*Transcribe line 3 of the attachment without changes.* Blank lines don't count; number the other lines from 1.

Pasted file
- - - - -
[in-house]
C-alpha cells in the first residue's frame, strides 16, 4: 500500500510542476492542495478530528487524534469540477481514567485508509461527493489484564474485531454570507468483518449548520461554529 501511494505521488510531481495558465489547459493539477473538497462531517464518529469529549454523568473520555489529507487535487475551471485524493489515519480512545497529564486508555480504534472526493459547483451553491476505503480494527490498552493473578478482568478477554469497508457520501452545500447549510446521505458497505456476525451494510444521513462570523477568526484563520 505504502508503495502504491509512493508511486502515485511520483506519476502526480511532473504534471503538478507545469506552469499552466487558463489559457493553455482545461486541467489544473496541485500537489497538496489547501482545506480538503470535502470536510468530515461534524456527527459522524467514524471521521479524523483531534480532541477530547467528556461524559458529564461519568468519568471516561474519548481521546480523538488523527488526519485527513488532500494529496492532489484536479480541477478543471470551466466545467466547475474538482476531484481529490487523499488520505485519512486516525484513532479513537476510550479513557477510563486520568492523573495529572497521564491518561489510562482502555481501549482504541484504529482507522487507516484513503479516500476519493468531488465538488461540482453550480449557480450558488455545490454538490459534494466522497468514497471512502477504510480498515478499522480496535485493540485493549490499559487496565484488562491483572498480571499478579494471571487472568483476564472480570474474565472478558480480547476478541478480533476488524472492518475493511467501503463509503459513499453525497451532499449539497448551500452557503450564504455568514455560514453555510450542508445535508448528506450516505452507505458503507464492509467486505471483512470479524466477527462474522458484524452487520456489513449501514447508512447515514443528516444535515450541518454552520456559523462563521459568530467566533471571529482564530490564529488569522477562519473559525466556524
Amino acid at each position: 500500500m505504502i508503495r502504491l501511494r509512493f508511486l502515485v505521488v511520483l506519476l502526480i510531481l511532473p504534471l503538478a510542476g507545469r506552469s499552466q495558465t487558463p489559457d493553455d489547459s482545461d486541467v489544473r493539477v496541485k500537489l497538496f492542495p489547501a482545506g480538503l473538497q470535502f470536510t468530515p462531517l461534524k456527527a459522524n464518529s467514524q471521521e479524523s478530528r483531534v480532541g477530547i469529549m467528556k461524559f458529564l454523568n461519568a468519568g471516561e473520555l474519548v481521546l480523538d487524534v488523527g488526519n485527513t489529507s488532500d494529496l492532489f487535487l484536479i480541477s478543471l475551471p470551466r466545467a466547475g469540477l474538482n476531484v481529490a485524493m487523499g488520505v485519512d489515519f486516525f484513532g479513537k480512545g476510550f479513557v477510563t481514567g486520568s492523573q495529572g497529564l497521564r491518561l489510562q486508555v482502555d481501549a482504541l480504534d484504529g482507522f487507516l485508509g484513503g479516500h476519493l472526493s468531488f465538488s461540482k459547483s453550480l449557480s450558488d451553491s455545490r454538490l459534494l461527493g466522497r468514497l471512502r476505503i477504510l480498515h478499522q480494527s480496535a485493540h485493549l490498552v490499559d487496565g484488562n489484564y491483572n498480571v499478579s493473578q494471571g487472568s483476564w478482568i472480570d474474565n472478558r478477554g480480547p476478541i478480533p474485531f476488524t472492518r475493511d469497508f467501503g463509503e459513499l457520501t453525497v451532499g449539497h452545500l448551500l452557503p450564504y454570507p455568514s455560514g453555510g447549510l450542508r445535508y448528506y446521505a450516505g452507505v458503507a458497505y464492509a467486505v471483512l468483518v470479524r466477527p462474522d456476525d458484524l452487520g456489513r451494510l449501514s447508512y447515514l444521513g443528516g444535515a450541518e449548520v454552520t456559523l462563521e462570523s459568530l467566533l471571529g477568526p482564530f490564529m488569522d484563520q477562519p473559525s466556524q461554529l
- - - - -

Amino acid at each position: 500500500m505504502i508503495r502504491l501511494r509512493f508511486l502515485v505521488v511520483l506519476l502526480i510531481l511532473p504534471l503538478a510542476g507545469r506552469s499552466q495558465t487558463p489559457d493553455d489547459s482545461d486541467v489544473r493539477v496541485k500537489l497538496f492542495p489547501a482545506g480538503l473538497q470535502f470536510t468530515p462531517l461534524k456527527a459522524n464518529s467514524q471521521e479524523s478530528r483531534v480532541g477530547i469529549m467528556k461524559f458529564l454523568n461519568a468519568g471516561e473520555l474519548v481521546l480523538d487524534v488523527g488526519n485527513t489529507s488532500d494529496l492532489f487535487l484536479i480541477s478543471l475551471p470551466r466545467a466547475g469540477l474538482n476531484v481529490a485524493m487523499g488520505v485519512d489515519f486516525f484513532g479513537k480512545g476510550f479513557v477510563t481514567g486520568s492523573q495529572g497529564l497521564r491518561l489510562q486508555v482502555d481501549a482504541l480504534d484504529g482507522f487507516l485508509g484513503g479516500h476519493l472526493s468531488f465538488s461540482k459547483s453550480l449557480s450558488d451553491s455545490r454538490l459534494l461527493g466522497r468514497l471512502r476505503i477504510l480498515h478499522q480494527s480496535a485493540h485493549l490498552v490499559d487496565g484488562n489484564y491483572n498480571v499478579s493473578q494471571g487472568s483476564w478482568i472480570d474474565n472478558r478477554g480480547p476478541i478480533p474485531f476488524t472492518r475493511d469497508f467501503g463509503e459513499l457520501t453525497v451532499g449539497h452545500l448551500l452557503p450564504y454570507p455568514s455560514g453555510g447549510l450542508r445535508y448528506y446521505a450516505g452507505v458503507a458497505y464492509a467486505v471483512l468483518v470479524r466477527p462474522d456476525d458484524l452487520g456489513r451494510l449501514s447508512y447515514l444521513g443528516g444535515a450541518e449548520v454552520t456559523l462563521e462570523s459568530l467566533l471571529g477568526p482564530f490564529m488569522d484563520q477562519p473559525s466556524q461554529l